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private entities developing the real estate, public transit
authorities, and other public agencies. 1
Ten years late, after a number of joint development projects in the 1980s, the ULI's definition
of joint development was altered slightly different way by the National Council for Urban
Economic Development (NCUED)
with the assistance of the Urban Mass Transit
Administration (UMTA):
Joint development has emerged as one product of the
transportation-economic development relationship. Strictly
defined, it is the relationship between transit and real estate
whereby each contributes significantly to the other's value.
... Loosely defined, joint development is any private sector
contribution towards public transportation which either
decreases the costs of operating or constructing public transit
systems, stations or improvements, or somehow contributes
to the increased ridership of the system.2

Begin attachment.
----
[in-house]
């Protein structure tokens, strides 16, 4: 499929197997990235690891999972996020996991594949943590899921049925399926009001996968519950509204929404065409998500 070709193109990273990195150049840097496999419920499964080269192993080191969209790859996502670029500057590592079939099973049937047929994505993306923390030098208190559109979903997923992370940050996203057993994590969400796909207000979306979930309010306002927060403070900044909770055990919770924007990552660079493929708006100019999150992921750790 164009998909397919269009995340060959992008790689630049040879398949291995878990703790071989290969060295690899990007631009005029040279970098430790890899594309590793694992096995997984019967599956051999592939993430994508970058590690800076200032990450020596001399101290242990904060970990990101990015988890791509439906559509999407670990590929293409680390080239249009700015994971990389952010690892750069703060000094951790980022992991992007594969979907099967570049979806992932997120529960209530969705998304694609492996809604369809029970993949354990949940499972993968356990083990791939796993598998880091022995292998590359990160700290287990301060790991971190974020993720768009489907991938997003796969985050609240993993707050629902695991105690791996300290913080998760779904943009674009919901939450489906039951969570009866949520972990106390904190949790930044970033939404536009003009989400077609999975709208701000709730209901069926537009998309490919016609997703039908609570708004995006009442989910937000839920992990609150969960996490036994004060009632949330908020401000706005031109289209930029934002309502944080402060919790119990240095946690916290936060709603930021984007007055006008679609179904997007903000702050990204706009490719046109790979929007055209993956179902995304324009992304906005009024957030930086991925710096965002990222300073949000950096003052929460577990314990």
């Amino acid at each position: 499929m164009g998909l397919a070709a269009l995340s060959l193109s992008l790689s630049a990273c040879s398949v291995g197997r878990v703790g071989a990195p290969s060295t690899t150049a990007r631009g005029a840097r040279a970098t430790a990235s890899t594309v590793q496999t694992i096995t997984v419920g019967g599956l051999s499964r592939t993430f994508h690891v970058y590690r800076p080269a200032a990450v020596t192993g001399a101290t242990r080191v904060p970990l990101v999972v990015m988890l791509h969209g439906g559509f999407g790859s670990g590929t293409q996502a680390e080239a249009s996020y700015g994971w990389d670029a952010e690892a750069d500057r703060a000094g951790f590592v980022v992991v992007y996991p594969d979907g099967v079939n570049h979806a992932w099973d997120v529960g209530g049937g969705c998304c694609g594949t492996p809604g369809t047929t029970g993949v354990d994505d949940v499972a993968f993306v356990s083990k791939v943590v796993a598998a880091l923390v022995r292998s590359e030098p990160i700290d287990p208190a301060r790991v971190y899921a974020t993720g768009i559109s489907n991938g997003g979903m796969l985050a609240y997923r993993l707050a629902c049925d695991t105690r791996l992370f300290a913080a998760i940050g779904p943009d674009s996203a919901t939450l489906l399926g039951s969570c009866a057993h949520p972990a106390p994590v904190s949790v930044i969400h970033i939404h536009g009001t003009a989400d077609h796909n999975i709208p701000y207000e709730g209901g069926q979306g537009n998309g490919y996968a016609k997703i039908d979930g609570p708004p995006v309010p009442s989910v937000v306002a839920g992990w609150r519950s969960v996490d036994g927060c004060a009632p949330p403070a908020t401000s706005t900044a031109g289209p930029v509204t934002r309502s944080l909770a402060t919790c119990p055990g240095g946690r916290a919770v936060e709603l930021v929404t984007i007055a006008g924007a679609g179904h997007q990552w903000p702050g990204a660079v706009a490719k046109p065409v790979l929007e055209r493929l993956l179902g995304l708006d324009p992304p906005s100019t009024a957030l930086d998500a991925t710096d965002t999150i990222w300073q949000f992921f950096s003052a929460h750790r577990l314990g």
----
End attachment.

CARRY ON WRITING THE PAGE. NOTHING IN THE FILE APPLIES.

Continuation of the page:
While the ULI thought that joint development would be private development with contributions
from transportation facilities, the NCUED perceived it as a private sector contribution to public
transportation facilities in their loose definition. Following that, Cervero defined it as follows
for the purposes of his study, Transit Joint Development in the United States, published in
1992:
Any formal agreement or arrangement between a public
transit agency and a private individual or organization that
involves either private-sector payments to the public entity, or
private-sector sharing of capital costs in mutual recognition of
the enhanced real estate development or market potential
3
created by the siting of a public transit facility.
In this statement, he does not pay attention to which sector benefits from which sector;
according to him, all that is a relationship between two sectors. Generally speaking, according
to the above three definitions, joint development requires three common components: a physical
connection between real estate development and transportation facilities; a relationship between
transportation agencies and other private or public entities; and, any contributions made by one
1 ULI Reserch Division, JointDevelopment: Making the reaal Estate--TransitConnection, 1979, p. 1.
2 The National Council for Urban Economic Development, Moving Towards Joint Development: The
Economic Development - Transit Partnership,1989, p. 3.
3 Robert Cervero. Transit Joint Developoment in the United States, University of California at Berkeley, 1992,
p. 4 .